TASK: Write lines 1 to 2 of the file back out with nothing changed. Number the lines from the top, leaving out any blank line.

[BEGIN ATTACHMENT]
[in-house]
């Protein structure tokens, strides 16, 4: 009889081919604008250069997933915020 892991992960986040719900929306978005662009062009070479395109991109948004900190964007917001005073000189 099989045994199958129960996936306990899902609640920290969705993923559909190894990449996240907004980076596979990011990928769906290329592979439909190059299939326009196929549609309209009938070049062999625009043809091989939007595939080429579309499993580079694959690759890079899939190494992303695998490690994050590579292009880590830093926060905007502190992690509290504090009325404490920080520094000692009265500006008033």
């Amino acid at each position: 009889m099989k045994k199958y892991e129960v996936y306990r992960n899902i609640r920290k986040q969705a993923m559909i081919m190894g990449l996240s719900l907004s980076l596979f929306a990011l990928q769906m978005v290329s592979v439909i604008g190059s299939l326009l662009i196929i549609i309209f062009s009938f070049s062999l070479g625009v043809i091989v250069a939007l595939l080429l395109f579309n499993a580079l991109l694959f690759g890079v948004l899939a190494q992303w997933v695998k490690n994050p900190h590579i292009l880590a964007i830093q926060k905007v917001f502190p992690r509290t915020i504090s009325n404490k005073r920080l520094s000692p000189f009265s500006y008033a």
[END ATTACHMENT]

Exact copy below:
[in-house]
């Protein structure tokens, strides 16, 4: 009889081919604008250069997933915020 892991992960986040719900929306978005662009062009070479395109991109948004900190964007917001005073000189 099989045994199958129960996936306990899902609640920290969705993923559909190894990449996240907004980076596979990011990928769906290329592979439909190059299939326009196929549609309209009938070049062999625009043809091989939007595939080429579309499993580079694959690759890079899939190494992303695998490690994050590579292009880590830093926060905007502190992690509290504090009325404490920080520094000692009265500006008033």